It took me a while to figure this out, but gdb on Linux behaves a bit different than lldb on Mac, and "t a a bt" will display back traces of all threads, but without their custom names: (gdb) t a a bt Thread 2 (Thread 0x7ffff6fd6700 (LWP 4192)): #0 0x00007ffff73c771d in write () at ../sysdeps/unix/syscall-template.S:81 #1 0x00007ffff7355243 in _IO_new_file_write (f=0x7ffff769d1a0 <_IO_2_1_stderr_>, data=<optimized out>, n=9) at fileops.c:1262 #2 0x00007ffff7355122 in new_do_write (fp=fp@entry=0x7ffff769d1a0 <_IO_2_1_stderr_>, data=data@entry=0x7ffff6fd3720 "err00: 0\n", to_do=to_do@entry=9) at fileops.c:538 #3 0x00007ffff7355b9e in _IO_new_file_xsputn (n=9, data=<optimized out>, f=0x7ffff769d1a0 <_IO_2_1_stderr_>) at fileops.c:1346 #4 _IO_new_file_xsputn (f=0x7ffff769d1a0 <_IO_2_1_stderr_>, data=<optimized out>, n=9) at fileops.c:1278 #5 0x00007ffff7329c94 in buffered_vfprintf (s=s@entry=0x7ffff769d1a0 <_IO_2_1_stderr_>, format=format@entry=0x400cea "err00: %d\n", args=args@entry=0x7ffff6fd5da8) at vfprintf.c:2362 #6 0x00007ffff732497e in _IO_vfprintf_internal (s=0x7ffff769d1a0 <_IO_2_1_stderr_>, format=0x400cea "err00: %d\n", ap=ap@entry=0x7ffff6fd5da8) at vfprintf.c:1307 #7 0x00007ffff732ef57 in __fprintf (stream=<optimized out>, format=<optimized out>) at fprintf.c:32 #8 0x0000000000400a3a in print_message (arg=0x0) at main.cpp:12 #9 0x00007ffff7bc4f6e in start_thread (arg=0x7ffff6fd6700) at pthread_create.c:311 #10 0x00007ffff73d59cd in clone () at ../sysdeps/unix/sysv/linux/x86_64/clone.S:113 Thread 1 (Thread 0x7ffff7fe0740 (LWP 4188)): #0 0x0000000000400bee in main (argc=1, argv=0x7fffffffdf58) at main.cpp:51 Only "info threads" will: (gdb) info threads Id Target Id Frame 2 Thread 0x7ffff6fd6700 (LWP 4192) "KITTY" 0x00007ffff73c771d in write () at ../sysdeps/unix/syscall-template.S:81 * 1 Thread 0x7ffff7fe0740 (LWP 4188) "HELLO" 0x0000000000400bee in main (argc=1, argv=0x7fffffffdf58) at main.cpp:51 ie. we see 2 threads named "HELLO" and "KITTY" using pthread_setname_np() API That, in itself makes the native threads names a bit less useful on Linux, in my opinion. It would be nice if gdb displayed threads' names in "t a a bt" output, similar to lldb when issued corresponding "bt all" command.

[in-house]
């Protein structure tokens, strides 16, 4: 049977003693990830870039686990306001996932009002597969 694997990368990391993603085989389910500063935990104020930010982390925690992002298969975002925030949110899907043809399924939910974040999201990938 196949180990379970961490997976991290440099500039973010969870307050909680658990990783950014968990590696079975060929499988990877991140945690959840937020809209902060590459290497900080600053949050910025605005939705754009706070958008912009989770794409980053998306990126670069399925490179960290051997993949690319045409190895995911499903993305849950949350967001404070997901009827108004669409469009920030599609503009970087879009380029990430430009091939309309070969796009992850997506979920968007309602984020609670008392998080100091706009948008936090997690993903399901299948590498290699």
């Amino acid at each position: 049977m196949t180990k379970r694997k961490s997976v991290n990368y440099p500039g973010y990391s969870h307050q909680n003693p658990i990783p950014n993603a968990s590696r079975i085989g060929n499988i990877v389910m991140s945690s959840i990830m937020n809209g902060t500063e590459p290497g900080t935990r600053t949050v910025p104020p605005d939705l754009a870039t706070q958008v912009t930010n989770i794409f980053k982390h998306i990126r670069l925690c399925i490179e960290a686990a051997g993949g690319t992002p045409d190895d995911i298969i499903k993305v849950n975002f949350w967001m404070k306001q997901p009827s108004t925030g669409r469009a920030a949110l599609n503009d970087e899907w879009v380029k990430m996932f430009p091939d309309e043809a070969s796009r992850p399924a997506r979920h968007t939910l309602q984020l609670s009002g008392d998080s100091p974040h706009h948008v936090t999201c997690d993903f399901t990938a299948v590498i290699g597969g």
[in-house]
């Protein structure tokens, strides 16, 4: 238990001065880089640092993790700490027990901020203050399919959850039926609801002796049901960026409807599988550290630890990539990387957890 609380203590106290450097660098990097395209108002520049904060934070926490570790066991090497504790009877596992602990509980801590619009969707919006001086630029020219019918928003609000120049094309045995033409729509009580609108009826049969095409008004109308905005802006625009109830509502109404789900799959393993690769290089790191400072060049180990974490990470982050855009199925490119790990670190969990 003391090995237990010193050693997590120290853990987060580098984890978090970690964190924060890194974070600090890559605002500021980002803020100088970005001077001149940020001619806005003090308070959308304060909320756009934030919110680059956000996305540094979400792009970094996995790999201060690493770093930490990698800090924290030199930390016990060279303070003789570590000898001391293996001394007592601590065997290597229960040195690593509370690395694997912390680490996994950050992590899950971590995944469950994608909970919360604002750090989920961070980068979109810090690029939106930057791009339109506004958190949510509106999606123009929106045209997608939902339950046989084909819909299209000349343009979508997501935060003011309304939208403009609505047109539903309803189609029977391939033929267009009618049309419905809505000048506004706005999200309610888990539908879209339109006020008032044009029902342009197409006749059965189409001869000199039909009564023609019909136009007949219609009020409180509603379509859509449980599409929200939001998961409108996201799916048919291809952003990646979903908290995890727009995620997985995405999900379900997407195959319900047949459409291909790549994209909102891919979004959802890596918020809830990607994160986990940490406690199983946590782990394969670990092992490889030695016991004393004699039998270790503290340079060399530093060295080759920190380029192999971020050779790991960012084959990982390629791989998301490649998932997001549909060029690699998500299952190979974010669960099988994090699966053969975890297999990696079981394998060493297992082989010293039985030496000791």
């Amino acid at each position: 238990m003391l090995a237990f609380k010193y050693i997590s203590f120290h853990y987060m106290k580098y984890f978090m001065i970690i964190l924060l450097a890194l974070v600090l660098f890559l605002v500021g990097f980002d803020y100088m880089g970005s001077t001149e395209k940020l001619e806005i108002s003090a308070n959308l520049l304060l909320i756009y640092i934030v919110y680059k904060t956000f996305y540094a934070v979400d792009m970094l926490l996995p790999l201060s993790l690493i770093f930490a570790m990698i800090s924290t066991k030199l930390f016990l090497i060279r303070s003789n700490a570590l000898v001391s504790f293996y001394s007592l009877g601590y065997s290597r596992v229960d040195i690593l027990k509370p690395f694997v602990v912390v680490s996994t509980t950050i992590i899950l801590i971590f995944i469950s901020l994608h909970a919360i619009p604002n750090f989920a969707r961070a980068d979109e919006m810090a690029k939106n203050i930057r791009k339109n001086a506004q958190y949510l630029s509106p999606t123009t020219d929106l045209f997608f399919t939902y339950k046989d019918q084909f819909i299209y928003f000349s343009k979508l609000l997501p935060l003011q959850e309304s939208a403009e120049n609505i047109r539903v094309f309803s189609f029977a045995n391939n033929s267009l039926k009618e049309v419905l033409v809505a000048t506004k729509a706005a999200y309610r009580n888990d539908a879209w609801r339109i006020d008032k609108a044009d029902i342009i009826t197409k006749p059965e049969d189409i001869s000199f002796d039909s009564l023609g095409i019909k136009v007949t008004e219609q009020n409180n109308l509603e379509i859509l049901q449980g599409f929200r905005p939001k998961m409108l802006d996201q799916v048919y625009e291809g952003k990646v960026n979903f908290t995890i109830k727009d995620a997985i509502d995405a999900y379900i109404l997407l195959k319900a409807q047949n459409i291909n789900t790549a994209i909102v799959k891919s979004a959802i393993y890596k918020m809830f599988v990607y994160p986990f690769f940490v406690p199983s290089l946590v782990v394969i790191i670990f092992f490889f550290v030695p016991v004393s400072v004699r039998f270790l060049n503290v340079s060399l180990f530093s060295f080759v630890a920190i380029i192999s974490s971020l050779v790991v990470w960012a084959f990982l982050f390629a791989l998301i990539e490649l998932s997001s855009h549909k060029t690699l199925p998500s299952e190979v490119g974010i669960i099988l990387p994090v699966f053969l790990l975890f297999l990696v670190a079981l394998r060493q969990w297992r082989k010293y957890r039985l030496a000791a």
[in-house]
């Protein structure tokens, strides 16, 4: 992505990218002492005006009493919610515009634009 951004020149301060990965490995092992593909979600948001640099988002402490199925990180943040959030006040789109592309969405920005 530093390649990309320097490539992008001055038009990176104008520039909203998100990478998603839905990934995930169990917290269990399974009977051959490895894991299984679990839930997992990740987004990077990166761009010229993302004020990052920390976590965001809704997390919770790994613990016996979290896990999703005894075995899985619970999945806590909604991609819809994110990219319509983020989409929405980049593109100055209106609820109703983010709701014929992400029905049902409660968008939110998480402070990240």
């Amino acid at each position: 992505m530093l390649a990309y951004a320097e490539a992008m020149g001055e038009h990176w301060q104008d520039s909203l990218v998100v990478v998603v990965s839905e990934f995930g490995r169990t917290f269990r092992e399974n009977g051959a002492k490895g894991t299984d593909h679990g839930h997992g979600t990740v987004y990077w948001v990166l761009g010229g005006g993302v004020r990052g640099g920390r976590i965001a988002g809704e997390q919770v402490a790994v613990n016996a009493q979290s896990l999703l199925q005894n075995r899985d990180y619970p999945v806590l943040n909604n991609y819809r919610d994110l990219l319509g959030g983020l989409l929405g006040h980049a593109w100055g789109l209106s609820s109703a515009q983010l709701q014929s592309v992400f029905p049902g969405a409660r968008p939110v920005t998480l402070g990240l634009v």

11-02-2014